"I have been eating a lot of pasta and pizza, a lot of carbs," said Phelps, who claimed his third gold medal in three days on Tuesday and his third world record.
He is vying for an historic eight - which would surpass the 36-year-old record of US swimmer Mark Spitz of seven golds at one Games. To get there, Phelps must swim 17 times over the nine days of competition, and get enough rest and calories to keep the campaign alive.
"I have been eating and sleeping as much as I can," said Phelps, who is sharing an apartment with five teammates in the Olympic Village.
"I have woken up about 4:30 to 5am every morning, fallen back asleep for about an extra half-hour and then I have to get up.
"It takes me a while to get up in the mornings, but it is the Olympics," added Phelps, whose prowess is the only reason the swimming schedule has been turned on its traditional head with finals in the morning and heats at night.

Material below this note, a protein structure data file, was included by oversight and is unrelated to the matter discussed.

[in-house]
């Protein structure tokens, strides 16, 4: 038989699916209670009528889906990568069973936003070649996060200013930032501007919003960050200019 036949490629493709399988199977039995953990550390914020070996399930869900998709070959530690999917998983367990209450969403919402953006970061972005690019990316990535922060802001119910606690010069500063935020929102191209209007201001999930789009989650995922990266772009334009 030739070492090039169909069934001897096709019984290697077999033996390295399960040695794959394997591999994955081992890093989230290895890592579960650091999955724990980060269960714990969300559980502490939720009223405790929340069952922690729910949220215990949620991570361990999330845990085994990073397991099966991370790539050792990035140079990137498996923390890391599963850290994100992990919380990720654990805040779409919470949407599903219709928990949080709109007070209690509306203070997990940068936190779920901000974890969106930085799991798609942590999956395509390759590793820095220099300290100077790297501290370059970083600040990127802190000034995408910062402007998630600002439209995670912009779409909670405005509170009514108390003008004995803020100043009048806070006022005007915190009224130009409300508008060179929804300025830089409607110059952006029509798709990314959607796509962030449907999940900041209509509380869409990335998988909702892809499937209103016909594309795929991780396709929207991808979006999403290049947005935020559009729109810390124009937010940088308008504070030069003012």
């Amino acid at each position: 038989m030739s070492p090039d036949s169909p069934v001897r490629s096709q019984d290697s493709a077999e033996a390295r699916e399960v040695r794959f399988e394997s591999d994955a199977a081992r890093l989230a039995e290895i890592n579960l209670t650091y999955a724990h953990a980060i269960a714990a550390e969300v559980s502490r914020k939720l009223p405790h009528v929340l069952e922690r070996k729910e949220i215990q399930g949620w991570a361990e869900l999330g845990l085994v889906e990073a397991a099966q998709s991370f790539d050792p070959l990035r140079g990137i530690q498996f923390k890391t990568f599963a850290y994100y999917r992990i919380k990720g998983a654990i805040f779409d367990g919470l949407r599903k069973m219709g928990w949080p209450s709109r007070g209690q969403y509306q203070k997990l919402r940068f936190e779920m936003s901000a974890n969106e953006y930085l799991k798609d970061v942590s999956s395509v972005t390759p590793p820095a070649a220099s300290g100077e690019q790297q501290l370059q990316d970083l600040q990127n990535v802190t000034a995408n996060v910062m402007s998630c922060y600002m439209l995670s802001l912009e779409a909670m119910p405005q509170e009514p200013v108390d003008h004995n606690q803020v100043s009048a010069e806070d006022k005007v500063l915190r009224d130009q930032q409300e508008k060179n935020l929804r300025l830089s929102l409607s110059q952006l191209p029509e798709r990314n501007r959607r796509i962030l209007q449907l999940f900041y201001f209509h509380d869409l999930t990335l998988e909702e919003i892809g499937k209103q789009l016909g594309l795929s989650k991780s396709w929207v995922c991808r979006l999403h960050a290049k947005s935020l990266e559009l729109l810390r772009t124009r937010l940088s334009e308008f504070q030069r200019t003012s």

US broadcaster NBC lobbied for the switch the better to showcase Phelps in prime viewing time back home.
Phelps has more than proved his assertion that morning finals won't affect him.
But his overall pace is punishing.
"I have been getting as much recovery as I can, it's going to be crucial for the next few days," said Phelps, who had Tuesday evening off but was due for three swims - the 200m butterfly final, 4x200m free relay final and 200m individual medley heats - on Wednesday.
"I have been getting two massages a day and ice baths," Phelps said.
Finding time to rest amid the frenzy is difficult, and made more-so by well-meaning friends from far-flung timezones.
"I had friends texting me all of yesterday after the relay to say they couldn't sleep, because they were so excited, and a few asked how I was napping," he said.
"I texted back: 'I'm not napping, if you keep texting me. I'll talk to you guys after the race tonight.'
"I had to force myself to put it out of my head," he said of the epic relay win. "It's not easy, but I have so much to do in every race. To be able to do that I have to be 100 percent focused and put it out of my head."